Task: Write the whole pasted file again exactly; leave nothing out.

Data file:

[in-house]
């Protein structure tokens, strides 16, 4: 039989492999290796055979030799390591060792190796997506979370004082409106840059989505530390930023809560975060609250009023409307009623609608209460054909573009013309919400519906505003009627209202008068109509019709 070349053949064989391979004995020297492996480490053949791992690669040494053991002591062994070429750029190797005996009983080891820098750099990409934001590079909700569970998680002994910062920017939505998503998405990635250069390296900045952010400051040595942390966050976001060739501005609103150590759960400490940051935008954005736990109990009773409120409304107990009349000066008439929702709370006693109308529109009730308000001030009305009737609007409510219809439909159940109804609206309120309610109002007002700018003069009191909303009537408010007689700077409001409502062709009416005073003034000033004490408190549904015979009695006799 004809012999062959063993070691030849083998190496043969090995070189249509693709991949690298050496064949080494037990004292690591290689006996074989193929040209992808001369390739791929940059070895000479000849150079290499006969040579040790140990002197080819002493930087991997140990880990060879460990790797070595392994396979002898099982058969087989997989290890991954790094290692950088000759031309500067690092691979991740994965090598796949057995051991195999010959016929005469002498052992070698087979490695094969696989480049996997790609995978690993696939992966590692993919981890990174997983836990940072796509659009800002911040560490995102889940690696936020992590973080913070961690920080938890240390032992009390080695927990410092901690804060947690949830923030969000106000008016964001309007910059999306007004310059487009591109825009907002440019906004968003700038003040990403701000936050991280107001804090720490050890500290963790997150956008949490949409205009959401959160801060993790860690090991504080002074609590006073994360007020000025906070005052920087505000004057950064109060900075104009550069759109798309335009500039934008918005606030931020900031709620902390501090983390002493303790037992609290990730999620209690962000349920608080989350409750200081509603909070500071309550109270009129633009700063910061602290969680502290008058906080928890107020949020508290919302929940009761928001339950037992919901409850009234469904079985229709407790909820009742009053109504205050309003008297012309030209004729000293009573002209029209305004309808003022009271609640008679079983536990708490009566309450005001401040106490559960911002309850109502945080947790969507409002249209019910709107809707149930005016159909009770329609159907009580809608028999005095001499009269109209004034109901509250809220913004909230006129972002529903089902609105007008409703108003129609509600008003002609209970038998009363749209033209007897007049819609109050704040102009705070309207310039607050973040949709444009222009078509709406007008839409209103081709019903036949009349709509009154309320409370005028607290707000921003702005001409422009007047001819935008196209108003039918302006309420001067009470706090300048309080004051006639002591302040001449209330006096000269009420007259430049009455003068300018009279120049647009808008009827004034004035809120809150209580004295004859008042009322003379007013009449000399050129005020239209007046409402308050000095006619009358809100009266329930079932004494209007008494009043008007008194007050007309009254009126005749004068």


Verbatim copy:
[in-house]
């Protein structure tokens, strides 16, 4: 039989492999290796055979030799390591060792190796997506979370004082409106840059989505530390930023809560975060609250009023409307009623609608209460054909573009013309919400519906505003009627209202008068109509019709 070349053949064989391979004995020297492996480490053949791992690669040494053991002591062994070429750029190797005996009983080891820098750099990409934001590079909700569970998680002994910062920017939505998503998405990635250069390296900045952010400051040595942390966050976001060739501005609103150590759960400490940051935008954005736990109990009773409120409304107990009349000066008439929702709370006693109308529109009730308000001030009305009737609007409510219809439909159940109804609206309120309610109002007002700018003069009191909303009537408010007689700077409001409502062709009416005073003034000033004490408190549904015979009695006799 004809012999062959063993070691030849083998190496043969090995070189249509693709991949690298050496064949080494037990004292690591290689006996074989193929040209992808001369390739791929940059070895000479000849150079290499006969040579040790140990002197080819002493930087991997140990880990060879460990790797070595392994396979002898099982058969087989997989290890991954790094290692950088000759031309500067690092691979991740994965090598796949057995051991195999010959016929005469002498052992070698087979490695094969696989480049996997790609995978690993696939992966590692993919981890990174997983836990940072796509659009800002911040560490995102889940690696936020992590973080913070961690920080938890240390032992009390080695927990410092901690804060947690949830923030969000106000008016964001309007910059999306007004310059487009591109825009907002440019906004968003700038003040990403701000936050991280107001804090720490050890500290963790997150956008949490949409205009959401959160801060993790860690090991504080002074609590006073994360007020000025906070005052920087505000004057950064109060900075104009550069759109798309335009500039934008918005606030931020900031709620902390501090983390002493303790037992609290990730999620209690962000349920608080989350409750200081509603909070500071309550109270009129633009700063910061602290969680502290008058906080928890107020949020508290919302929940009761928001339950037992919901409850009234469904079985229709407790909820009742009053109504205050309003008297012309030209004729000293009573002209029209305004309808003022009271609640008679079983536990708490009566309450005001401040106490559960911002309850109502945080947790969507409002249209019910709107809707149930005016159909009770329609159907009580809608028999005095001499009269109209004034109901509250809220913004909230006129972002529903089902609105007008409703108003129609509600008003002609209970038998009363749209033209007897007049819609109050704040102009705070309207310039607050973040949709444009222009078509709406007008839409209103081709019903036949009349709509009154309320409370005028607290707000921003702005001409422009007047001819935008196209108003039918302006309420001067009470706090300048309080004051006639002591302040001449209330006096000269009420007259430049009455003068300018009279120049647009808008009827004034004035809120809150209580004295004859008042009322003379007013009449000399050129005020239209007046409402308050000095006619009358809100009266329930079932004494209007008494009043008007008194007050007309009254009126005749004068």